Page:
Appreciating Derek Jeter

It’s not an easy time to be a legend.

I feel redundant saying this, since it’s become a common refrain among sportswriters when discussing star players, but we live in skeptical times. It’s too easy to blame it on the steroids scandal from the late 1990s and early 2000s.  The problem is more deeply rooted than that. Simply put, we live in an age of technology and information – and in such an age, it becomes more difficult to believe in something as abstract as a hero.

We live in the age of the 24-hour news cycle, where small stories become huge scandals. It’s an age where computers and social networks have come to dominate our lives. An age where stats determine whether we keep our jobs, and where a  computer algorithm promises us we can find true love. We have free and easy access to more news than our great-grandparents could have dreamed about, yet we can’t help but crave more information. We’ve truly reached the Information Age.

Yet in this age of instant information, can legends survive? It used to be that legends would grow from hearsay, from people passing around stories by word of mouth. Still, no story can survive for long in these days without being dissected, torn to shreds and stitched back together. If Babe Ruth’s Called Shot happened today, would baseball fans 80 years from now still remember it? Almost certainly not – there would be hundreds of reporters covering the story, searching for quotes and digging up new information and angles. The very mythology of the story would be sucked dry. Heroes and legends often don’t stand up to close scrutiny – they thrive best on uncertainty and myth and the power of a child’s imagination.

We’ve come to know this all too well, as icon after icon has had their names thrown in the mud in recent years. Tiger Woods. Roger Clemens. Lance Armstrong. Michael Vick. Brett Favre. LeBron James. There are few star athletes these days who don’t have negative comments surrounding them, and it feels at times as though fans love to dislike stars. It’s almost as though we’re jealous: “No, you can’t possibly be that successful. I need to see you fail.”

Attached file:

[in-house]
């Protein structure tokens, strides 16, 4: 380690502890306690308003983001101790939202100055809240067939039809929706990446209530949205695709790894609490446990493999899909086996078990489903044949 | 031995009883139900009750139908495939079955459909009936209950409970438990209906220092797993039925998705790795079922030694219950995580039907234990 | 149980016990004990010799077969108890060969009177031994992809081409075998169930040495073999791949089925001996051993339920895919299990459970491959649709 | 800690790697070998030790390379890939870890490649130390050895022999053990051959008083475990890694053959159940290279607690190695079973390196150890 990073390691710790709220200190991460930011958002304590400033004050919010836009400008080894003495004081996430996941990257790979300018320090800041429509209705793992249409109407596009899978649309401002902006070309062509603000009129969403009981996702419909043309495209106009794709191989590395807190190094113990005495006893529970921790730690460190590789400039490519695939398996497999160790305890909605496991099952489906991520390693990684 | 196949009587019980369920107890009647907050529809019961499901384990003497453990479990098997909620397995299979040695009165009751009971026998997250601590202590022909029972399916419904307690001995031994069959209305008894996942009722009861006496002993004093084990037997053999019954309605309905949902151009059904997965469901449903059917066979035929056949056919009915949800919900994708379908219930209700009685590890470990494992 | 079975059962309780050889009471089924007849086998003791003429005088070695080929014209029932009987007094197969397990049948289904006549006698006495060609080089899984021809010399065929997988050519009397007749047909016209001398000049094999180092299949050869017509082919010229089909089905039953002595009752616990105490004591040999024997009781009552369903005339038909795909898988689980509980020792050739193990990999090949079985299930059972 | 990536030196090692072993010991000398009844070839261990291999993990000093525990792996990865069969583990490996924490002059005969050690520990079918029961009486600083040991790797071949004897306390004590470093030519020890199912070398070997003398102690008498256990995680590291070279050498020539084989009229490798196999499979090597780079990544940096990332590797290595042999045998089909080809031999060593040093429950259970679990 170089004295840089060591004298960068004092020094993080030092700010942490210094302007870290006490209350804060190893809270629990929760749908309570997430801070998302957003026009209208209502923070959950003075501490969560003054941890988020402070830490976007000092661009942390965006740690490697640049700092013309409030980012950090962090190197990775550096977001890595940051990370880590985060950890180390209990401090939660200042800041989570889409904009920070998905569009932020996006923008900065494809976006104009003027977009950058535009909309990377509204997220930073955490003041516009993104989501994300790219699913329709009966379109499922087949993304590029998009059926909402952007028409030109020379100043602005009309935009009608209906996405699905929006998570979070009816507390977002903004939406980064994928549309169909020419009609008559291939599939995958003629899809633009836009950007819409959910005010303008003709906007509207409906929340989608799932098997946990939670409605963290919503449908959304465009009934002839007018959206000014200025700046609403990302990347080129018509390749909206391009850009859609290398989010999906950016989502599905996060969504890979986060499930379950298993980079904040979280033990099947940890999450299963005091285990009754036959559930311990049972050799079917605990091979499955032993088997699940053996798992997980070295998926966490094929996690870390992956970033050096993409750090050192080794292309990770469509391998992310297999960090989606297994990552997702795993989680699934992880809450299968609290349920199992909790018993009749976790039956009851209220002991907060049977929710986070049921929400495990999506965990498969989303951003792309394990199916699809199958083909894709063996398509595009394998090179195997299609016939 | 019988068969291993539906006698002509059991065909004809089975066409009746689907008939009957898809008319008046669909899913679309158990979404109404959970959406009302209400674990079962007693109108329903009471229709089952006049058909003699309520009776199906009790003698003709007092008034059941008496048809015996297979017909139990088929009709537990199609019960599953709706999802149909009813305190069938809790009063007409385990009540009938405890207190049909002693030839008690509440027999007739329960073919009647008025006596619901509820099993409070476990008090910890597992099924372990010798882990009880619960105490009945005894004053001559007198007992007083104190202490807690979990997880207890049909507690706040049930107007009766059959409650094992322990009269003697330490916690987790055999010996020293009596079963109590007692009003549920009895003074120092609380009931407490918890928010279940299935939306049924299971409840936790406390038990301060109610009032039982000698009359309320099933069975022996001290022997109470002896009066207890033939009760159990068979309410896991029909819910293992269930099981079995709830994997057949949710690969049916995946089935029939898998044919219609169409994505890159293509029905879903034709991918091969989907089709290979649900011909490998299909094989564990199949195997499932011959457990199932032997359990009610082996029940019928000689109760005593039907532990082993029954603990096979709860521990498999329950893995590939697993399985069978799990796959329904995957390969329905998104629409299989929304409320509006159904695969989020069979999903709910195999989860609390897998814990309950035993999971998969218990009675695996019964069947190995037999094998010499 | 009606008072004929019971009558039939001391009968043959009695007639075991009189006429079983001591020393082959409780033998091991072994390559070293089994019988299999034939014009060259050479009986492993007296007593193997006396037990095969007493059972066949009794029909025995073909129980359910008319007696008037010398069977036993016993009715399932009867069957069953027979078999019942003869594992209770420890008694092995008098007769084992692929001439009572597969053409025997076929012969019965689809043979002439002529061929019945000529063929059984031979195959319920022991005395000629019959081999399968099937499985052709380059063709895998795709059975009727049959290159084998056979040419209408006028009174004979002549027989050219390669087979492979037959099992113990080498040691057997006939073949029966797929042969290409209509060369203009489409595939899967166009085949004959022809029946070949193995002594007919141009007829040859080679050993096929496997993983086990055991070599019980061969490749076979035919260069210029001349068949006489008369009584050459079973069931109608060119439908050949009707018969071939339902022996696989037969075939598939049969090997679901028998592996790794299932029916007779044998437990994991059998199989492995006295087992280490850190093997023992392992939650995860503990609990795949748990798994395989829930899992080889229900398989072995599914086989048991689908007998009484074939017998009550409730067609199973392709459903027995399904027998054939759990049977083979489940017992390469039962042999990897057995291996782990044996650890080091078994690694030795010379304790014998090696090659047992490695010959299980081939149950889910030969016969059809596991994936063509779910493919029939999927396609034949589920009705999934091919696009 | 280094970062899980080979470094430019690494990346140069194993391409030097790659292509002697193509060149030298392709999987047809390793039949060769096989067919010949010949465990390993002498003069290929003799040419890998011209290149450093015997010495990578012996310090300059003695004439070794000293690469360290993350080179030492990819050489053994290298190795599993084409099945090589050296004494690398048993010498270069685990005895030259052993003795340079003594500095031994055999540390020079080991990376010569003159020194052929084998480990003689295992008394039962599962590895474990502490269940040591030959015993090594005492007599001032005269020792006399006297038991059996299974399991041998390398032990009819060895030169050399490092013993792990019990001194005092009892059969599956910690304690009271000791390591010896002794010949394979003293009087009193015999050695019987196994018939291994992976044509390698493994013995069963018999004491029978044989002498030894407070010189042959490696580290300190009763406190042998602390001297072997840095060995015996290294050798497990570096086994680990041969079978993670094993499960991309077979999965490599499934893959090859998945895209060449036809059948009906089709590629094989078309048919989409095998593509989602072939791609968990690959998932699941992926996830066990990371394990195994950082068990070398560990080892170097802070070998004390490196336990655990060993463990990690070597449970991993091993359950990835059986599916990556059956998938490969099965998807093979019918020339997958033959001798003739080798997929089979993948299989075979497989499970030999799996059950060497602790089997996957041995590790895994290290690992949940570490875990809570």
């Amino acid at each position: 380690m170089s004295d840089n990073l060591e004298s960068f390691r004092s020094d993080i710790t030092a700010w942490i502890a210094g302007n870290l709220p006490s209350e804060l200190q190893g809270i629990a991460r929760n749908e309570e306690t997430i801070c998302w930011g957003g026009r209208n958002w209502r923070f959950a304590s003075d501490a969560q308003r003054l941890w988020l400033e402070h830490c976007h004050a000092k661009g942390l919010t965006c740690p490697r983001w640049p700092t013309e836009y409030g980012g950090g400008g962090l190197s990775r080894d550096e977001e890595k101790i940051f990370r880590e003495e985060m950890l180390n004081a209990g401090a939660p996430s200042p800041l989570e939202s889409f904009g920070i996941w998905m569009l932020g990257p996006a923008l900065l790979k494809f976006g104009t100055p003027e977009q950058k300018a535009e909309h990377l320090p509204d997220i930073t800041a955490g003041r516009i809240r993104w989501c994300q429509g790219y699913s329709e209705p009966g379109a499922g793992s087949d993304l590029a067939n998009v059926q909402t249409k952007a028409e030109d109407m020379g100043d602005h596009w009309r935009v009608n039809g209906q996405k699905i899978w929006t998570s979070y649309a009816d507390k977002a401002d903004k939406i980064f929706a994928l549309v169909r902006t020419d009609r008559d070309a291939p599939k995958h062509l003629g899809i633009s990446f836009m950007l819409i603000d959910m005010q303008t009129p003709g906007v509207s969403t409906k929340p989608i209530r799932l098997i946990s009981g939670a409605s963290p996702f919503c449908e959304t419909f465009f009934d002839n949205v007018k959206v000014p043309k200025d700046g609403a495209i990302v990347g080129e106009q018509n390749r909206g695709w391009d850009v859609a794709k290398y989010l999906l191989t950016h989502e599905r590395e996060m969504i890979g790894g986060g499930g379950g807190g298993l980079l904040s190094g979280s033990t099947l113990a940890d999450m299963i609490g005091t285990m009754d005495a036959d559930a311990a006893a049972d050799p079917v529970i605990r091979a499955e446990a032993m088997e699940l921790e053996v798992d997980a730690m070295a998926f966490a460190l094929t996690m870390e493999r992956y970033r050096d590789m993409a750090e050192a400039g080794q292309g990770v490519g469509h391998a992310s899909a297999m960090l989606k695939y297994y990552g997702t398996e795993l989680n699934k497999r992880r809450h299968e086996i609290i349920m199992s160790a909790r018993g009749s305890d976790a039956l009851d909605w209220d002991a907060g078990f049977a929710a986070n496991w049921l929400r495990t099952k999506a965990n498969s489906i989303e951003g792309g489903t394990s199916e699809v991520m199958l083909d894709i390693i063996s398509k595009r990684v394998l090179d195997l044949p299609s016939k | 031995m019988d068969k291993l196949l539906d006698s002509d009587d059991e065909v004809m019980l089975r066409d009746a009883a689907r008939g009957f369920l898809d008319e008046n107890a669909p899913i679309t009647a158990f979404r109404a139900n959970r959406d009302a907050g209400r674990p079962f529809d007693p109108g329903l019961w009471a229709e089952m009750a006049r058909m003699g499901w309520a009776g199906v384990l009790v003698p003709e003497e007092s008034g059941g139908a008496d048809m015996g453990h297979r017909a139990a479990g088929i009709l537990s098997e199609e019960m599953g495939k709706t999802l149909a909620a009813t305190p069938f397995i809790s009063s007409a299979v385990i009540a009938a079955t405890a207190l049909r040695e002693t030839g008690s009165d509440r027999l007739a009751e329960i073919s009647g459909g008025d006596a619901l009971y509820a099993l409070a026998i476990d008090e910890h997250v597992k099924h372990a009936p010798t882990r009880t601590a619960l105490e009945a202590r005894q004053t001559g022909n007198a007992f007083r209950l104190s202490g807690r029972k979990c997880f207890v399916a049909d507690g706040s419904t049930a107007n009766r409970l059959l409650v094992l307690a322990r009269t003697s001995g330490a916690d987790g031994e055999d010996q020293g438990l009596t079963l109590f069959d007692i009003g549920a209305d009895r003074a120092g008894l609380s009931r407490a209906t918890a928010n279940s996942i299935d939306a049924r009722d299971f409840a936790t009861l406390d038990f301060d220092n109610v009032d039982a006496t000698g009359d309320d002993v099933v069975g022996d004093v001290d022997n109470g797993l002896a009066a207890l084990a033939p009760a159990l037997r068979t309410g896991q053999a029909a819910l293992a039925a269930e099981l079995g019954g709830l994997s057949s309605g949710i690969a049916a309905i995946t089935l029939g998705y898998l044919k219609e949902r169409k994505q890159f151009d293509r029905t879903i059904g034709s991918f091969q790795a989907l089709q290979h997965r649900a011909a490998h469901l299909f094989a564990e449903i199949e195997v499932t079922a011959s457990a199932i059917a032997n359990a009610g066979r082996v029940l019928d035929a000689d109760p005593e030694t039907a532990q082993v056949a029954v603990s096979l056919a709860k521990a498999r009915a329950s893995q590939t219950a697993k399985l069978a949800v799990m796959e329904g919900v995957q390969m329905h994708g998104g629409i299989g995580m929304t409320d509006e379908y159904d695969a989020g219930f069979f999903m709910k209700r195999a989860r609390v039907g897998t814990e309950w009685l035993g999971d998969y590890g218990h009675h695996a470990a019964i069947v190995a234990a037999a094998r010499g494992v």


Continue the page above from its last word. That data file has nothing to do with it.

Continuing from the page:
And so, I understand why there’s been so much negativity tossed at Derek Jeter as he’s approached 3,000 hits. That’s simply how things go these days. Jeter’s among the biggest sports celebrities of the past 15 years, and it’s become cool to hate him. Heck, I used to laugh at the snarky things written about him over at Fire Joe Morgan back when there was such a divide about his defense.

It’s become natural to react with snark and sarcasm when people write about a sports figure in an overwrought, idealized way. And Derek Jeter has spurred more hyperbolic writing than any other athlete in the modern era: He’s a living legend. A winner. The Captain. The possessor of unquantifiable intangibles. He makes a team better by his mere presence.

And every saberist will say, “Yeah, right.”

But you know what? We – as a collective whole – need to re-examine our Derek Jeter hate. Yes, he’s declining on the field. Yes, his contract overpays him for his production on the field. Yes, if he were anyone else, he wouldn’t be hitting leadoff or playing shortstop. And yes, there are many people who still refer to him as a demigod. But there’s something to be said for appreciating a legend in action.